One of three program management books to buy Mar 30, 2008
This is a great book but in my opinion there is no single book that is going to provide everything you need to know about program management. Since there is no published list of recommended reading for new program managers or PgMP candidates, here is mine:
First, buy the PMI Standard for Program Management so that you have the official way of performing program management according to the Project Management Institute.
Next, buy the Handbook of Program Management by James Brown. This book really helped me to transition from the theory of the PMI standard (which contains no detail on how to do anything) to the next level of detail. It is a great resource but doesn't cover everything that is contained in the PMI standard.
Then, buy this book as your advanced reference and PgMP guide to round everything out. It has good coverage of the PMI material and provides advanced topics not covered in depth in James Brown's book but still very important for success in program management. It also has practical guidance on how to prepare for the PgMP exam if you are studying for that.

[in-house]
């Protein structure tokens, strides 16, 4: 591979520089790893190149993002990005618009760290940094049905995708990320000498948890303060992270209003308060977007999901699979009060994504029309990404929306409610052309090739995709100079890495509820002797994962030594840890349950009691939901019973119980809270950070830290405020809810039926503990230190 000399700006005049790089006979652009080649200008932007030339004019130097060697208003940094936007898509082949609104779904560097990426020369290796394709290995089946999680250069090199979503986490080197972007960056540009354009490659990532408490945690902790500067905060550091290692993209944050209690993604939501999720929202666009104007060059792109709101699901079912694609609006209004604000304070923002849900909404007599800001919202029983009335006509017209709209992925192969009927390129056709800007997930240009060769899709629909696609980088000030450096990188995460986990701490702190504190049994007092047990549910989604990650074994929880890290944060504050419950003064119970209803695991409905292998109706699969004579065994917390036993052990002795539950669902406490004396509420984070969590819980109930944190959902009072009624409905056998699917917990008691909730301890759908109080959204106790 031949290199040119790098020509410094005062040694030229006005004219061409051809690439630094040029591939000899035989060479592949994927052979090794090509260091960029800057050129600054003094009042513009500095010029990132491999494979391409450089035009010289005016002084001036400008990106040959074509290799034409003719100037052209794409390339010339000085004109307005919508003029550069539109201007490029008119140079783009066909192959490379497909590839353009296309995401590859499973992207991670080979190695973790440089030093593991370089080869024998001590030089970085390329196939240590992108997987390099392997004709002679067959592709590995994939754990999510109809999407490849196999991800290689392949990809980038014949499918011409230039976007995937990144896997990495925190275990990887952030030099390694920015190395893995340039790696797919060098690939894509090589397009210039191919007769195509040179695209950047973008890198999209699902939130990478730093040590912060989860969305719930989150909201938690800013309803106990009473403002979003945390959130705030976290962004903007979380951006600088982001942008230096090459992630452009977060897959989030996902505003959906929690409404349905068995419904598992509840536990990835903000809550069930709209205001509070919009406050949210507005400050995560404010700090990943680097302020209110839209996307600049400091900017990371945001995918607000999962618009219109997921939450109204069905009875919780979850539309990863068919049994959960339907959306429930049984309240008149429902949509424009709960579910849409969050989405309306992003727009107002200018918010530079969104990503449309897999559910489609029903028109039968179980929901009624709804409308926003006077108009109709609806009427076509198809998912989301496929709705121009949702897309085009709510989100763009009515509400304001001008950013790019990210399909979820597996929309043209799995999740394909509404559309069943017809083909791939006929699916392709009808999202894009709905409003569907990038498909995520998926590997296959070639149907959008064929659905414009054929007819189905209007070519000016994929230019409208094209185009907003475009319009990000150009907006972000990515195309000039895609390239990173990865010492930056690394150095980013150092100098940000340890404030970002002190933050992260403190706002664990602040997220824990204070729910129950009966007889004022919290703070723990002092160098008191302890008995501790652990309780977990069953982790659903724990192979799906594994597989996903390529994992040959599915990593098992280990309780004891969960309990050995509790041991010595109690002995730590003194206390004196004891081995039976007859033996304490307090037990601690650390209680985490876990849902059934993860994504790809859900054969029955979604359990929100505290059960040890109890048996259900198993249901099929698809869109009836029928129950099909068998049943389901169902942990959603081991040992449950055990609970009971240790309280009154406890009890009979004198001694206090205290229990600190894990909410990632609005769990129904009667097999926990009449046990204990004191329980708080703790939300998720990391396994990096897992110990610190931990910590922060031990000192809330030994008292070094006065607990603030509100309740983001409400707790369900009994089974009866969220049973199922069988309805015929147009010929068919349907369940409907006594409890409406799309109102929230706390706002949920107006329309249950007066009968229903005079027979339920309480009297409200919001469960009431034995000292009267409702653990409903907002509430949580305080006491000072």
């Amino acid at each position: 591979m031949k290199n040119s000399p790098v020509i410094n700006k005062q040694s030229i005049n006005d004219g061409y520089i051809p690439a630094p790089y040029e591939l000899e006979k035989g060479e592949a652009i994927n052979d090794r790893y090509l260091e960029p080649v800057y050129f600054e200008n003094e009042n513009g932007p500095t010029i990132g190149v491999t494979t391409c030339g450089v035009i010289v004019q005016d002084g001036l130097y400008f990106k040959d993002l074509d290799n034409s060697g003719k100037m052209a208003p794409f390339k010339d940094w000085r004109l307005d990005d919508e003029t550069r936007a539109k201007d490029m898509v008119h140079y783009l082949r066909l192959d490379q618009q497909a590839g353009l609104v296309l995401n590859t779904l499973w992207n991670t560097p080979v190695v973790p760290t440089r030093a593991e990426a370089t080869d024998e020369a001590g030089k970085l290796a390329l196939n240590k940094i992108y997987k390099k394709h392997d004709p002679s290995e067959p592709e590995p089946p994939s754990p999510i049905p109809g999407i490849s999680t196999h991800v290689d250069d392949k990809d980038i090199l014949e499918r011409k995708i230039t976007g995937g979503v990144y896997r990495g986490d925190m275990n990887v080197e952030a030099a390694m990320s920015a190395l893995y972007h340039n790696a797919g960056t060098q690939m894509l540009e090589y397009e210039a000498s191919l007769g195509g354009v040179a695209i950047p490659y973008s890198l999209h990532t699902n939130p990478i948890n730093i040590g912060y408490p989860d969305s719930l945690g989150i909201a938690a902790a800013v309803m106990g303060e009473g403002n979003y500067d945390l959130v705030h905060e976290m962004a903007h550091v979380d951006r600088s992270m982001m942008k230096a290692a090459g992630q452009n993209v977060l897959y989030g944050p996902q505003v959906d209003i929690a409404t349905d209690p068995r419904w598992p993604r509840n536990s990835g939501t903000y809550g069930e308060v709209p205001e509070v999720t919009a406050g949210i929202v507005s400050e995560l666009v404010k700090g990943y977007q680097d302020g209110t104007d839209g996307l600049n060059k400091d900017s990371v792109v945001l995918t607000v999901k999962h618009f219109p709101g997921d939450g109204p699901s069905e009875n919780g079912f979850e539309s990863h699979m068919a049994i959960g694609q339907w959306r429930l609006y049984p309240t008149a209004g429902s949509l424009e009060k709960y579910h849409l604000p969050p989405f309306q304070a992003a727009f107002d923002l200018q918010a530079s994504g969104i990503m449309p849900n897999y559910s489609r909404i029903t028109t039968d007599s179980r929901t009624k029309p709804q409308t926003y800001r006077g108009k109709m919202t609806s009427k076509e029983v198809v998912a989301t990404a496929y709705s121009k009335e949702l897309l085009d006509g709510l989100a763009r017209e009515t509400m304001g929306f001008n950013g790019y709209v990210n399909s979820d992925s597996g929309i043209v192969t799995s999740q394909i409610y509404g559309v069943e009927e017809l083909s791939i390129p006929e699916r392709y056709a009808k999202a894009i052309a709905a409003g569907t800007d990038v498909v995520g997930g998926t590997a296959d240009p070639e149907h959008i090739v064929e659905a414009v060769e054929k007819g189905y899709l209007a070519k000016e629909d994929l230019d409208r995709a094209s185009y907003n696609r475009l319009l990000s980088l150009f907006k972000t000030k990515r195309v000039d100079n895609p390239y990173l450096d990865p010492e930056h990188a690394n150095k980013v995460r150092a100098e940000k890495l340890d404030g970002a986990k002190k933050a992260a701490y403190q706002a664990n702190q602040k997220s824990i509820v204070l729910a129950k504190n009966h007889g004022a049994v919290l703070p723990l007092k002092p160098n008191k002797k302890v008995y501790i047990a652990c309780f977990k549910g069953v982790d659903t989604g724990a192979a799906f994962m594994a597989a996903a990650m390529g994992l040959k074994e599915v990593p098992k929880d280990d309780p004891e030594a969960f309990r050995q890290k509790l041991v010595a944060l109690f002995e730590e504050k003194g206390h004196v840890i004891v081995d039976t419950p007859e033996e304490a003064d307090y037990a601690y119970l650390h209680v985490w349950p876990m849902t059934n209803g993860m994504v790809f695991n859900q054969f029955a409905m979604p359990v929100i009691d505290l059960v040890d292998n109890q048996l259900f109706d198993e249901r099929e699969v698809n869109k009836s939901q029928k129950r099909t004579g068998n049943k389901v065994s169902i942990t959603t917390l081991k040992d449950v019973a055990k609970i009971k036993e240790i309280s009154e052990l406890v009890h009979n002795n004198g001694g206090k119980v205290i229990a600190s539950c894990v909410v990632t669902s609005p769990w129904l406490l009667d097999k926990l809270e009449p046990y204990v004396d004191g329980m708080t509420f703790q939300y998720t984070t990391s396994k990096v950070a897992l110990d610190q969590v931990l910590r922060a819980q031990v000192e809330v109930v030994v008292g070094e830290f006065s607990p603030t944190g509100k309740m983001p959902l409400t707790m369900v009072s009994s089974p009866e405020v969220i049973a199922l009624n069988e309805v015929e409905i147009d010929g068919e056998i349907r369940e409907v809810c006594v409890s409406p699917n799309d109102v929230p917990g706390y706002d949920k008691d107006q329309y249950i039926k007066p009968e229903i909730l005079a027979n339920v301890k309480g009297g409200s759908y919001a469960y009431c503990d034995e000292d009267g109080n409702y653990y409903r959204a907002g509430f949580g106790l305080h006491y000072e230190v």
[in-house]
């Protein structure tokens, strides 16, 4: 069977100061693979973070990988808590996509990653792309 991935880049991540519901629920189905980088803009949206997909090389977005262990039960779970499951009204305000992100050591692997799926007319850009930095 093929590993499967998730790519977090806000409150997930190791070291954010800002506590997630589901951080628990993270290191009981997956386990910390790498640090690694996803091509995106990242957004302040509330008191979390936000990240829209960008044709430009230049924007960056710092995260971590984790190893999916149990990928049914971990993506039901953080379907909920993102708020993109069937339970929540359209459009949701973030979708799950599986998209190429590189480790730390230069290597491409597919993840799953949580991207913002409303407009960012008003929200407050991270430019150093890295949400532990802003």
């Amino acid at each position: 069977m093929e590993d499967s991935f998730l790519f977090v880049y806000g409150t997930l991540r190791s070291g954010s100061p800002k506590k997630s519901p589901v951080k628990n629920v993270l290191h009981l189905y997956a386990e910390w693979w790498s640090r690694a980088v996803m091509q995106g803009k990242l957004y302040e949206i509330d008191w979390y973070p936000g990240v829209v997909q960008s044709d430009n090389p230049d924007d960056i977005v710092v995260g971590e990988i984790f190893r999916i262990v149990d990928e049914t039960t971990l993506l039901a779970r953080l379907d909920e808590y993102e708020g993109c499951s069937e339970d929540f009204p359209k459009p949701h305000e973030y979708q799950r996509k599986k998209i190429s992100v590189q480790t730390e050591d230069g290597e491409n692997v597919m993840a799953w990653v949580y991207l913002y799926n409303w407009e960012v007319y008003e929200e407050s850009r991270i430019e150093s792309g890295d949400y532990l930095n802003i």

I almost bought the PgMP exam specification as well, but this book has a lot of it reproduced already so I decided to save some money.
These three books together are my PgMP study plan and are also what we're using in my company's Program Management Professional study group.
One criticism of this book is that the "case studies" that are presented are pretty simple (almost an afterthought). But from a content and learning perspective, this is not a distraction.
Great reference for the PgMP and program management Mar 27, 2008
Well written, well organized, great content, focused on the PgMP and practical program management. It's a bit pricey but well worth it.